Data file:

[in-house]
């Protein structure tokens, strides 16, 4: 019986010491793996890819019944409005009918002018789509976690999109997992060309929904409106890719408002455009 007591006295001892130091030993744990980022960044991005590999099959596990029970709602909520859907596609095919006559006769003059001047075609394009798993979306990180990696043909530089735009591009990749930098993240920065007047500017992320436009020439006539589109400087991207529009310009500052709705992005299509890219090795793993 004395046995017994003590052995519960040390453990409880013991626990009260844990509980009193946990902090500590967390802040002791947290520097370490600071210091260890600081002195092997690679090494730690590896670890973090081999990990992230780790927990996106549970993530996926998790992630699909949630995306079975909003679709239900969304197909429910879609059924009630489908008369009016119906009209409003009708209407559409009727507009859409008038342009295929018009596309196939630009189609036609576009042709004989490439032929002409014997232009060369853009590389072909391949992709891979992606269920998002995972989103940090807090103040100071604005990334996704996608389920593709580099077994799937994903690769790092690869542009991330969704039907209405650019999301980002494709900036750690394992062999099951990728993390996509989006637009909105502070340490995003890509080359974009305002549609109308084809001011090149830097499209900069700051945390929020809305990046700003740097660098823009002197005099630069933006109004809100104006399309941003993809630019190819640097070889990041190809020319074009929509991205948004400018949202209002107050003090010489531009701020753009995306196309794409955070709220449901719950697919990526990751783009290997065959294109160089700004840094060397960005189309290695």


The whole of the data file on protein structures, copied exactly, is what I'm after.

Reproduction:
[in-house]
């Protein structure tokens, strides 16, 4: 019986010491793996890819019944409005009918002018789509976690999109997992060309929904409106890719408002455009 007591006295001892130091030993744990980022960044991005590999099959596990029970709602909520859907596609095919006559006769003059001047075609394009798993979306990180990696043909530089735009591009990749930098993240920065007047500017992320436009020439006539589109400087991207529009310009500052709705992005299509890219090795793993 004395046995017994003590052995519960040390453990409880013991626990009260844990509980009193946990902090500590967390802040002791947290520097370490600071210091260890600081002195092997690679090494730690590896670890973090081999990990992230780790927990996106549970993530996926998790992630699909949630995306079975909003679709239900969304197909429910879609059924009630489908008369009016119906009209409003009708209407559409009727507009859409008038342009295929018009596309196939630009189609036609576009042709004989490439032929002409014997232009060369853009590389072909391949992709891979992606269920998002995972989103940090807090103040100071604005990334996704996608389920593709580099077994799937994903690769790092690869542009991330969704039907209405650019999301980002494709900036750690394992062999099951990728993390996509989006637009909105502070340490995003890509080359974009305002549609109308084809001011090149830097499209900069700051945390929020809305990046700003740097660098823009002197005099630069933006109004809100104006399309941003993809630019190819640097070889990041190809020319074009929509991205948004400018949202209002107050003090010489531009701020753009995306196309794409955070709220449901719950697919990526990751783009290997065959294109160089700004840094060397960005189309290695």